South Sudan amputees see glimmer of hope after rehabilitation

Hundreds of amputees in South Sudan are successfully recovering from psychosocial issues, due to the physiotherapy treatment and artificial limbs being provided to them with support from the International Committee of the Red Cross (ICRC).
Abraham Deng, (Right) being supported by medic at Juba Rehabilitation Reference Center on Tuesday.

By Benjamin Takpiny

Hundreds of amputees in South Sudan are successfully recovering from psychosocial issues, due to the physiotherapy treatment and artificial limbs being provided to them with support from the International Committee of the Red Cross (ICRC).

Majority of persons with disabilities being treated and taken care of at the Juba Rehabilitation Reference Center (PRRC) are either victims of gunshots or landmines and unexploded ordinances left behind following years of conflicts.

Daniel Kuol, a 31 -year-old amputee from Kolynyang Payam of Jonglei state told The Dawn on Tuesday in Juba, that he arrived in November 2023 at the Juba rehabilitation reference center while nursing a gunshot wound in his left leg.

In March 2022, Kuol was shot by armed Murle youth from neighboring Greater Pibor Administrative Area who had raided his village for cattle. He is currently full hope as he waits for staff at Juba rehabilitation reference center to fix artificial limb on his leg.

“I came two weeks here and I am waiting my artificial limb, when I am done they will give me money for transport and I will go where I come from,” said Kuol in an interview.

South Sudan has three physical rehabilitation centers for persons with disabilities in Juba, Wau and Rumbek which are supported by the ICRC.

Kuol is among the few inpatients from some of the 10 states and three administrative areas being accommodated at Juba rehabilitation reference center.

The inpatients are provided with basic necessities such as washing soap, tea and other necessities.

“I tell people in this situation not to worry and pity themselves, we have people who give use us advise here, they say disability is not inability because you can do much than people who have both legs,” said Kuol

He said that their caretakers train and encourage them to open up small businesses to improve their income.

Wenbul Dhil Kulang on Tuesday at the Juba Rehabilitation Reference Center.

Wenbul Dhil Kulang, a disabled South Sudan People’s Defense Force (SSPDF) soldier said he was amputated after he sustained a gunshot wound during fighting in 2004 with the Sudan Armed Forces in Kapoeta area of Eastern Equatoria state.

Kulang is among the amputees who are waiting to receive artificial limbs so that he can return to his home in Bentiu town of Unity state.

 “I was amputated in 2004 by white people, I am happy that now the work is being done by our fellow South Sudanese,” he said.

Another former war hero, Abraham Deng at the rank of sergent major in the SSPDF, said he is relieved to have received artificial limb at Juba rehabilitation reference center as he waits to return to his native Jonglei.

Deng lost one of his legs while fighting in Kapoeta among the former rebel force Sudan People’s Liberation Army (SPLA) with the Sudan Armed Forces in 1994.

“I am happy because I got my (artificial) leg I can now walk with two legs, I have the ability to walk even up to Mangala,” he said.

“I want to work as a security guard because I am trained soldier,” he added.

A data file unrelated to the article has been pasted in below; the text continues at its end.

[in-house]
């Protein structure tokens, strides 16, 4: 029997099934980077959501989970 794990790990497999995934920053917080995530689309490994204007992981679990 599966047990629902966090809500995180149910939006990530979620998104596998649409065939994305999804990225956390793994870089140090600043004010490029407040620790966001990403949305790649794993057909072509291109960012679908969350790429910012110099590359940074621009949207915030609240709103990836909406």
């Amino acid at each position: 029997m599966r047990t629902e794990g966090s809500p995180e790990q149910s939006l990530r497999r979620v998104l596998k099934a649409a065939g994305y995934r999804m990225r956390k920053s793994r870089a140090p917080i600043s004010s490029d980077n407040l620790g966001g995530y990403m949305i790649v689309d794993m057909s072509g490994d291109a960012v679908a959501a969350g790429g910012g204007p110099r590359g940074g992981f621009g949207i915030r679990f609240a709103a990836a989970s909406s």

Emmanuel Lubari, director for disability in the national ministry of gender, child and social welfare which collaborates with ICRC to maintain the three physical rehabilitation centers in the country, said that there are more than 60,000 people in need of physical rehabilitation services in the country.

He blamed conflicts and motor accidents for the increase on the number of people in need of Physiotherapy treatment, artificial limbs (prosthesis), orthotics (supportive braces), wheel chairs/walking aids and psychosocial support.

Lubari said the three rehabilitation centers handle 3000 cases each annually.

He disclosed that currently South Sudan lacks orthopaedic technologists to provide services to persons with disabilities.

“We don’t have a school in the country but with support of ICRC, we have three students studying in Cambodia, and they will be coming back to provide service to people with disability in this country,” said Lubari.

In total, the three rehabilitation centers have provided physiotherapy services to about 14,057 people from January to October 2023.

David Dak Chak, psychologist working with ICRC at Juba rehabilitation reference center, said they started to provide mental health and psychosocial support to people in the three rehabilitation centers in 2022.

“We are providing individual counseling, family and group counseling and this counseling we assure them of confidentiality , we respect their dignity and their wishes and also we ensure non-discrimination to all the service users and also we have awareness on mental health,” said Dak.

He said they also sit together with the patients to come up with topics that keep the patients engaged in discussion on important things they hope to pursue in life.

“The coping mechanisms are not the same so when they share their experiences they also encourage themselves,” said Dak.

“We also have television motivation sessions, whereby we provide them with videos of disabled people around the world so that they know also that disability is not only in South Sudan, and it does not mean you are nothing,” he added.

Dak said these videos encourage the patients when they watch their fellow disabled people from different countries succeeding in many aspects of life.

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